*MOVIE RECAP: DUNE — Part One

Embarrassingly enough, I went into this movie not having read the book. My knowledge of Frank Herbert’s Dune can be best summarized to a simple cliff notes overview of the story. And my other familiarity with the novel is that I used to sell hundreds of copies per year, back when I was a bookseller slash bookstore manager. It was a constant bestseller, so I always kept it in stock.

At the same time, I have to admit that I’m a bit biased when it comes to this movie. Full disclaimer, a few weeks before the official cast of Dune was announced, I got the chance to meet and exchange words with Timothee Chalamet briefly — Oscar Isaac made the introduction. Yes, THAT Oscar Isaac.

All told, I have been dealing with Mr. Isaac for a while now through my day job. He is a normal and down-to-earth dude — extremely likable and personable. Unlike some of those entitled Hollywood types, acting pretentious and asking to be treated special…ahem, Jeremy Strong…. I had an awkward conversation with Jeremy Strong on the phone once. But that is another story for a different time.

Anyhow, meeting Timothee Chalamet was a pretty awesome experience, and even though it was a brief encounter, it was a pretty memorable encounter; He shook my hand and said, “Hi, it is cool to meet you”….It made my day, week, month, and so on… and I haven’t shut up about it ever since.

So yes, it was my own personal “Hollywood moment.” One of many unique Hollywood moments — meeting celebrities is one of the cool perks of working in New York City.

Ok, about the movie. 

So this movie is officially named DUNE: Part One — because it is based on the first half of Frank Herbert’s 1965 Dune novel. And I assume that the next Dune movie will be based on the second half of the book — unless they decide to turn the entire first book into a trilogy, which I doubt.

I read in different pieces that Frank Herbert was heavily influenced by the 1926 book Seven Pillars of Wisdom by T.E Lawrence — which was the basis for the epic 1962 film Lawrence of Arabia directed by David Lean……One of my favorite films of all time.

In any case, the story of Dune takes place on a desert planet called Arrakis. The native people of this planet are called the Fremen — The Fremen are nomadic, Arab-looking tribes. They are ruled and oppressed by Baron Vladimir Harkonnen (Stellan Skarsgard) of the House Harkonnen; He is like a feudalistic planetary overlord of sorts.

The other power player here is the House of Atreides; Rule by Duke Leto Atreides (my boy, Oscar Isaac). Duke Leto’s young son Paul Atreides (Timothee Chalamet), heir to House Atreides.

The Emperor and supreme ruler of the known universe assigns Duke Leto to replace House Harkonnen as overlords of Arrakis and all of the “spice” mining operations there. Spice is a precious asset; it is the equivalent to oil in terms of power for fuel — You need this Spice for interstellar travel.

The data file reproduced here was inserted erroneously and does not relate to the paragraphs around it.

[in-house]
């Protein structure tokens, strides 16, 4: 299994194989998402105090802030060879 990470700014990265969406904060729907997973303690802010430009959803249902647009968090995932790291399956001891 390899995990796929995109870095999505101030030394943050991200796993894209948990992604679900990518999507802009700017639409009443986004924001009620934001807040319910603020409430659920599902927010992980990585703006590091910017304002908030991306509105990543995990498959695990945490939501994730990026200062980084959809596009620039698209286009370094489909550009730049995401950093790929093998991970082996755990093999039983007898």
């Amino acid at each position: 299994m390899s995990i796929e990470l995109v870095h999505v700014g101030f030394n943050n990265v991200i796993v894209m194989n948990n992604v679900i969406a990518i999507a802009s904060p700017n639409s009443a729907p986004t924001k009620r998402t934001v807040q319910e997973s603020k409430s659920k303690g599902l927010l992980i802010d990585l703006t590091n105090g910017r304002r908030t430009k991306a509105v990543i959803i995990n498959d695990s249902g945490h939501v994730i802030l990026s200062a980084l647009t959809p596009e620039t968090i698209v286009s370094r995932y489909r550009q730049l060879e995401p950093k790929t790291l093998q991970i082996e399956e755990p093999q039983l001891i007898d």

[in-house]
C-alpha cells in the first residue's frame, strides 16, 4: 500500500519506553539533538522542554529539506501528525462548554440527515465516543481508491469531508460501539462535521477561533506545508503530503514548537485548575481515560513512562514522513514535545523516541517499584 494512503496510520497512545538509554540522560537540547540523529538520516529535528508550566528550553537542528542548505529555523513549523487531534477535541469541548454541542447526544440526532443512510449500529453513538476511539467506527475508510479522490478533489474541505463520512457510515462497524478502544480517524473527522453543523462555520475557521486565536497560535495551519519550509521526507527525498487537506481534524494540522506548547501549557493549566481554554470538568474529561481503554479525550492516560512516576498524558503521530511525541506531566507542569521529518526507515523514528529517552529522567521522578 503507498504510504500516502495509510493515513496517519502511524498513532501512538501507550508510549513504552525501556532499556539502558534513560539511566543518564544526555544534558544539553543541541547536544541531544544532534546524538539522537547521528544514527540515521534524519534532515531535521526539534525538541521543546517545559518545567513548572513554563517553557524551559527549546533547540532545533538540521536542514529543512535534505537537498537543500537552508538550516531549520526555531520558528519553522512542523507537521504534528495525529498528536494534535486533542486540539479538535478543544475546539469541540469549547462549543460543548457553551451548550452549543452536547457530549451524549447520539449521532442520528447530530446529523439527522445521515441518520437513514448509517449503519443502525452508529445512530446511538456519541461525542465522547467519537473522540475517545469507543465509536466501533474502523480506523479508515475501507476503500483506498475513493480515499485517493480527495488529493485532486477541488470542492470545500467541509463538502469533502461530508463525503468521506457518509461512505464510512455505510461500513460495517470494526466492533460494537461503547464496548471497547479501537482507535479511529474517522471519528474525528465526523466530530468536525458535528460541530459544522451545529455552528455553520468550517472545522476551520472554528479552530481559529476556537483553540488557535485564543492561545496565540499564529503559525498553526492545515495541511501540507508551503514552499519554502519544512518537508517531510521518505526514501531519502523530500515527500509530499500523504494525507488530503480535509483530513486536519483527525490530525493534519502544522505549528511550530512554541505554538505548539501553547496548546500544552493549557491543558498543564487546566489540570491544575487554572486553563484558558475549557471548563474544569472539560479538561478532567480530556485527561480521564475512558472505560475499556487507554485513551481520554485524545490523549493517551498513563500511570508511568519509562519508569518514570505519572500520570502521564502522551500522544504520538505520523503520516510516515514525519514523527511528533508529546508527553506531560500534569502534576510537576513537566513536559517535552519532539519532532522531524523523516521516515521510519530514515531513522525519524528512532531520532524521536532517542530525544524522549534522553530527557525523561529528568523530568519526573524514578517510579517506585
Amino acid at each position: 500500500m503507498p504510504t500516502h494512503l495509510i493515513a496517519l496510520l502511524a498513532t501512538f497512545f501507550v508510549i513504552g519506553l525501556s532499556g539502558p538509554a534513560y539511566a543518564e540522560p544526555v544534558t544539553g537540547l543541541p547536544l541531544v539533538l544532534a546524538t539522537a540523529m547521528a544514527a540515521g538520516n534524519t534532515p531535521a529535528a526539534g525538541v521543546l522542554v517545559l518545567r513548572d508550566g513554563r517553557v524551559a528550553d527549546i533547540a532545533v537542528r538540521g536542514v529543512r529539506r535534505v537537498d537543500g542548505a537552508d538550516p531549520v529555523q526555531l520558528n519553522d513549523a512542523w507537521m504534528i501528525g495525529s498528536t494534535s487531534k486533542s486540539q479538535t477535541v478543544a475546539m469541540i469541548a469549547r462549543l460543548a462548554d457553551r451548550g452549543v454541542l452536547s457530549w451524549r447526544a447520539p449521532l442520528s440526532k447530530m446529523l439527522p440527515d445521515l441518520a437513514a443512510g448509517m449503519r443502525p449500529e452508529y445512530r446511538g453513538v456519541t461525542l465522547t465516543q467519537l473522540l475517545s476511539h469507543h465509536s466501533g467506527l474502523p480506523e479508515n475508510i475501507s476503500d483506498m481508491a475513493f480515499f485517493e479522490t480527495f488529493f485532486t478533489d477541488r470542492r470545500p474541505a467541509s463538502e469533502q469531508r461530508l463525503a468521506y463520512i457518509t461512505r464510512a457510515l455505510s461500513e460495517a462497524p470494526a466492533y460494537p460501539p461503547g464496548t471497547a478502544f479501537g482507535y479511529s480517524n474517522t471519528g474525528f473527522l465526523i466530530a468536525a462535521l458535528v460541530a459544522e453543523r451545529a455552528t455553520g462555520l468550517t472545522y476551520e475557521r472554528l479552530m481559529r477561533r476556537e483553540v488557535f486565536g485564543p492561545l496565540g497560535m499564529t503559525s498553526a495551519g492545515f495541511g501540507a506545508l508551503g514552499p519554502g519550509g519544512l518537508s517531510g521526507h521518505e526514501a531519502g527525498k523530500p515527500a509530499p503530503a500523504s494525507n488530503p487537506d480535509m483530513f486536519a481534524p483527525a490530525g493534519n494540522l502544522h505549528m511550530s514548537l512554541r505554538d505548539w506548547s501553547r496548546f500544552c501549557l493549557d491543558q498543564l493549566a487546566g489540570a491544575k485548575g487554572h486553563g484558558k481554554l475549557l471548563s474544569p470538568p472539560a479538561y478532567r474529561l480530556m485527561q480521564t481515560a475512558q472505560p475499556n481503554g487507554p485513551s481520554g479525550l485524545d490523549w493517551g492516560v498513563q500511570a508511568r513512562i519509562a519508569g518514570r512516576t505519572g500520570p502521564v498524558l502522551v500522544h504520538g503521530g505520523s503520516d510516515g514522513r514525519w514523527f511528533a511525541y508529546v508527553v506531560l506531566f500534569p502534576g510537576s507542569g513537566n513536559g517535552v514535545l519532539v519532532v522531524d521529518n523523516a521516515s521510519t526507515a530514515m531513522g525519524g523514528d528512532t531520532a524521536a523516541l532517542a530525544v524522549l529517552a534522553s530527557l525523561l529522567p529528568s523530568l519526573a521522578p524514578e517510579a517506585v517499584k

And here is where the fuckery starts…

There is a conspiracy between the Emperor and House Harkonnen to wipe out House Atreides from existence. So not long after arriving in Arrakis, there is a surprise attack by the combined forces of the Emperor and House Harkonnen to kill off House Atreides.

Young Paul Atreides and his mother, Lady Jessica (Rebecca Ferguson), escape, and the journey between boy and mother begin.

What pleasantly surprised me the most here was the solid screenwriting — primarily in how the knots and bolts of the story are explained to the audience. Mainly the opening scenes and the introduction of the Houses and the whole space mining concept, plus how the movie’s beginning gave us a quick background to the never-ending conflict between the ruling overlords and the Fremen. All of that was written and directed brilliantly, and it was very engaging.

Not having read the book, I was impressed with this adaptation because they did not try to force-feed the entire first book into one movie. Instead, they opted to split the books into parts and thus remain faithful to the source material. Therefore, it doesn’t feel like it was dumb down for the audience like some other adaptations out there.

Brilliant screenwriting work from Denis Villeneuve and his writing partners, Jon Spaihts (Prometheus, Passenger) and Eric Roth (Munich, The Good Shepherd, Forrest Gump, and The Insider).

Dune, the novel, is a complex and spectacular story that many consider unfilmable. But director Denis Villeneuve has created an exceptional experience here, adding a visual depth and dimension that I’m sure the book does not have — Villeneuve’s filmography is extraordinary with films like Blade Runner 2049 (2017) and The Arrival (2016), among others. So I’m not surprised by this achievement.

The scope and scale of this movie are epic and breathtaking. The combination of location shooting and special effects is outstanding. Bringing this world to life both digitally and physically is remarkable. The natural environment and the power of the desert felt real, which is something CGI or green screens cannot truly capture.

The atmospheric elements and the middle eastern imagery are well done. There is also a sense of spirituality and mysticism slowly being developed, which I’m sure will be further explored in upcoming films. On top of all that, Hans Zimmer’s score is superb.

The performances are excellent. Oscar Isaac, Josh Brolin, Jason Momoa, Javier Bardem, Dave Bautista, Zendaya, Stellan Skarsgard, and David Dastmalchia are all fantastic. There is an air of Marlon Brando from Apocalypse Now to Stellan Skarsgard’s character — No CGI, only prosthetics for Skarsgard — pretty cool.